AND DEFINITELY DON’T DO THIS — Kristen Johnson, 26, must give up her nursing license as part of a plea deal. The former Upstate University Hospital nurse took a picture of an unconscious man’s genitals.

GRANT LAND — Dr. Zhen Yan, professor of physiology and neuroscience in the Jacobs School of Medicine and Biomedical Sciences at the University at Buffalo, was awarded a five-year, $2 million grant from the National Institute of Mental Health of the National Institutes of Health.

IN CASE YOU MISSED — Kathryn Wylde, president and CEO of the Partnership for New York City, wrote an op-ed for City & State praising the de Blasio administration’s efforts to improve mental health.

ACROSS THE RIVER: Gov. Chris Christie today will make an announcement on "ending the stigma of addiction.”

PHARMA REPORT — Portrazza, Eli Lilly’s latest drug to treat lung cancer, has been approved by the Food and Drug Administration.


-FROZEN EGGS — More women are freezing their eggs, but NPR asks if those eggs will ever be used.” [S]o far, very few women who've frozen their eggs since the experimental label was lifted in 2012 have gone back to try to use their eggs. SART found that of the 353 egg-thaw cycles in 2012, only 83 resulted in live births. In 2013, there were 414 thaw cycles and 99 live births. "Live birth" is not babies born — it means delivery of one or more infants, so it can include twins. Overall, the success rate of live births from frozen eggs has remained consistently pretty low, at about 20 to 24 percent since 2009.”

-HOOKED ON COKE — The Global Energy Balance Network is a nonprofit dedicated to combating obesity. It took $1.5 million from Coke but insisted that money had no influence on its work. “But emails obtained by The Associated Press show the world's largest beverage maker was instrumental in shaping the Global Energy Balance Network, which is led by a professor at the University of Colorado School of Medicine. Coke helped pick the group's leaders, edited its mission statement and suggested articles and videos for its website.”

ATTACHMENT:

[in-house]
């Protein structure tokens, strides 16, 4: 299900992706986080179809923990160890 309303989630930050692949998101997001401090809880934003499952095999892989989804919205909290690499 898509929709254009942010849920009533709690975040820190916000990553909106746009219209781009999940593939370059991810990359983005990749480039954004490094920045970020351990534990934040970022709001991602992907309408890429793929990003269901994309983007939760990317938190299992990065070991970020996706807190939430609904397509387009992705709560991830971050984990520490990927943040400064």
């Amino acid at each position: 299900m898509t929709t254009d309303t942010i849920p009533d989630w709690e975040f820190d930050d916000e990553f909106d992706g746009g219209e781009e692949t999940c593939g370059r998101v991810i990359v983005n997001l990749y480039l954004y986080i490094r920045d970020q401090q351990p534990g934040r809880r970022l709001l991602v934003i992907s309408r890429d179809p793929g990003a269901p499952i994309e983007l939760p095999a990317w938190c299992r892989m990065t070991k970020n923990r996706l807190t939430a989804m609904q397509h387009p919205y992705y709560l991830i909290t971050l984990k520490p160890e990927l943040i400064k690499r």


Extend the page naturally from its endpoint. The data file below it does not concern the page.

-$3 BILLION FOR NIH — House Republicans are pushing for a $3 billion increase in the National Institutes of Health’s budget, according to POLITICO. “That's $2 billion more than what House appropriators had approved this summer before Congress struck a budget deal to increase spending.” Read the Republicans’ letter here:

TODAY'S TIP — Comes from Lenox Hill Hospital, which offers tips for a healthy Thanksgiving.


-THE TOP TEN — Scientists from Roswell Park Cancer Institute, writing in Cell Death and Differentiation, have identified 10 genes that, when inhibited, can protect kidney cells and could protect against acute renal failure. “We are looking forward to clinical translation of our work,” Dr. Eugene Kandel, assistant professor of oncology in the Department of Cell Stress Biology at Roswell Park, said in a press release from the RPCI. “A lot of preclinical and clinical testing is yet to be done, but it is encouraging that well-characterized drugs that target the product of TACR1 gene already exist. Our findings also give some clues as to how tumor cells could tolerate ischemia-like conditions and why some cancers don’t respond well to therapy. In the long term, this knowledge may help us to match cancer therapy to the pre-existing mutations in a given tumor in order to overcome drug resistance and prevent harmful side effects.”

-GRAYING DRUG PROBLEM An NYU study found adults in their 50s now make up the largest cohort of people seeking help for opioid addiction.

MISSED A ROUNDUP? Get caught up here: 11/24, 11/23, 11/20, 11/19, 11/18